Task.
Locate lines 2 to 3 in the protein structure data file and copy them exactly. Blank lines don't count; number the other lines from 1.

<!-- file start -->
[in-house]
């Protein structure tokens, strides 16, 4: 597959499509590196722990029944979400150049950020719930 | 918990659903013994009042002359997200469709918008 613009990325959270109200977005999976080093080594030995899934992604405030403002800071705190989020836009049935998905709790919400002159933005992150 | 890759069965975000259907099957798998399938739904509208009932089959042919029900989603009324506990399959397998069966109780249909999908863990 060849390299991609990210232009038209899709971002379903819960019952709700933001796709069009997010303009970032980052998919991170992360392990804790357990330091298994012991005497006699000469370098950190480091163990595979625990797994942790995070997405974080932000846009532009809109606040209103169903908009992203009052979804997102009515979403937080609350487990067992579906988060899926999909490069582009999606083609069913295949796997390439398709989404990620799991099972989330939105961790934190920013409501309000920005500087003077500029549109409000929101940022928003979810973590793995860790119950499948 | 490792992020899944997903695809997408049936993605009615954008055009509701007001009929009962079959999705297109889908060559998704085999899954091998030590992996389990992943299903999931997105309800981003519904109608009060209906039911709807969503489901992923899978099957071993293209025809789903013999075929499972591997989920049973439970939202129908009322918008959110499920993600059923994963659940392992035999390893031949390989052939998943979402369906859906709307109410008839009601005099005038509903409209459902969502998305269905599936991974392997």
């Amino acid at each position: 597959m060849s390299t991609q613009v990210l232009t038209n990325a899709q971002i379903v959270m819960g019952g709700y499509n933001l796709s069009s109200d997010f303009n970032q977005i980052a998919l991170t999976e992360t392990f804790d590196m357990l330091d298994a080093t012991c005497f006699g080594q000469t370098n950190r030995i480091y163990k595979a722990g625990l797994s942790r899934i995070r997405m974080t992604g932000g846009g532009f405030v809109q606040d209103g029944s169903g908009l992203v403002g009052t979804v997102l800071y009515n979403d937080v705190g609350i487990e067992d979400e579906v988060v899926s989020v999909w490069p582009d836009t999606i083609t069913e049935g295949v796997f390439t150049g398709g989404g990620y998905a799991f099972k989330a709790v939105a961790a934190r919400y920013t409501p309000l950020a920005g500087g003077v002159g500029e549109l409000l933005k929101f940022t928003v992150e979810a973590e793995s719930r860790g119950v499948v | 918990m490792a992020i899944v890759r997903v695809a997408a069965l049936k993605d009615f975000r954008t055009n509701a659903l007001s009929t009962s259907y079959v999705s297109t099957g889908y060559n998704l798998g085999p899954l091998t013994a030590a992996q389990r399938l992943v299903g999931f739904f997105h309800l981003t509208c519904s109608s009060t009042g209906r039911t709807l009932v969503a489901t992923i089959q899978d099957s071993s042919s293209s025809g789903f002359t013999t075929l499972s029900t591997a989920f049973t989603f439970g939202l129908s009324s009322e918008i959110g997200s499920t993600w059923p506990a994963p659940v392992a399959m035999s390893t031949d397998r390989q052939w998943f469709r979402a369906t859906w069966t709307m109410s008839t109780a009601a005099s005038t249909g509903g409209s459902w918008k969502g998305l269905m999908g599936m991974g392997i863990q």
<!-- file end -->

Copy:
């Protein structure tokens, strides 16, 4: 597959499509590196722990029944979400150049950020719930 | 918990659903013994009042002359997200469709918008 613009990325959270109200977005999976080093080594030995899934992604405030403002800071705190989020836009049935998905709790919400002159933005992150 | 890759069965975000259907099957798998399938739904509208009932089959042919029900989603009324506990399959397998069966109780249909999908863990 060849390299991609990210232009038209899709971002379903819960019952709700933001796709069009997010303009970032980052998919991170992360392990804790357990330091298994012991005497006699000469370098950190480091163990595979625990797994942790995070997405974080932000846009532009809109606040209103169903908009992203009052979804997102009515979403937080609350487990067992579906988060899926999909490069582009999606083609069913295949796997390439398709989404990620799991099972989330939105961790934190920013409501309000920005500087003077500029549109409000929101940022928003979810973590793995860790119950499948 | 490792992020899944997903695809997408049936993605009615954008055009509701007001009929009962079959999705297109889908060559998704085999899954091998030590992996389990992943299903999931997105309800981003519904109608009060209906039911709807969503489901992923899978099957071993293209025809789903013999075929499972591997989920049973439970939202129908009322918008959110499920993600059923994963659940392992035999390893031949390989052939998943979402369906859906709307109410008839009601005099005038509903409209459902969502998305269905599936991974392997």
């Amino acid at each position: 597959m060849s390299t991609q613009v990210l232009t038209n990325a899709q971002i379903v959270m819960g019952g709700y499509n933001l796709s069009s109200d997010f303009n970032q977005i980052a998919l991170t999976e992360t392990f804790d590196m357990l330091d298994a080093t012991c005497f006699g080594q000469t370098n950190r030995i480091y163990k595979a722990g625990l797994s942790r899934i995070r997405m974080t992604g932000g846009g532009f405030v809109q606040d209103g029944s169903g908009l992203v403002g009052t979804v997102l800071y009515n979403d937080v705190g609350i487990e067992d979400e579906v988060v899926s989020v999909w490069p582009d836009t999606i083609t069913e049935g295949v796997f390439t150049g398709g989404g990620y998905a799991f099972k989330a709790v939105a961790a934190r919400y920013t409501p309000l950020a920005g500087g003077v002159g500029e549109l409000l933005k929101f940022t928003v992150e979810a973590e793995s719930r860790g119950v499948v | 918990m490792a992020i899944v890759r997903v695809a997408a069965l049936k993605d009615f975000r954008t055009n509701a659903l007001s009929t009962s259907y079959v999705s297109t099957g889908y060559n998704l798998g085999p899954l091998t013994a030590a992996q389990r399938l992943v299903g999931f739904f997105h309800l981003t509208c519904s109608s009060t009042g209906r039911t709807l009932v969503a489901t992923i089959q899978d099957s071993s042919s293209s025809g789903f002359t013999t075929l499972s029900t591997a989920f049973t989603f439970g939202l129908s009324s009322e918008i959110g997200s499920t993600w059923p506990a994963p659940v392992a399959m035999s390893t031949d397998r390989q052939w998943f469709r979402a369906t859906w069966t709307m109410s008839t109780a009601a005099s005038t249909g509903g409209s459902w918008k969502g998305l269905m999908g599936m991974g392997i863990q």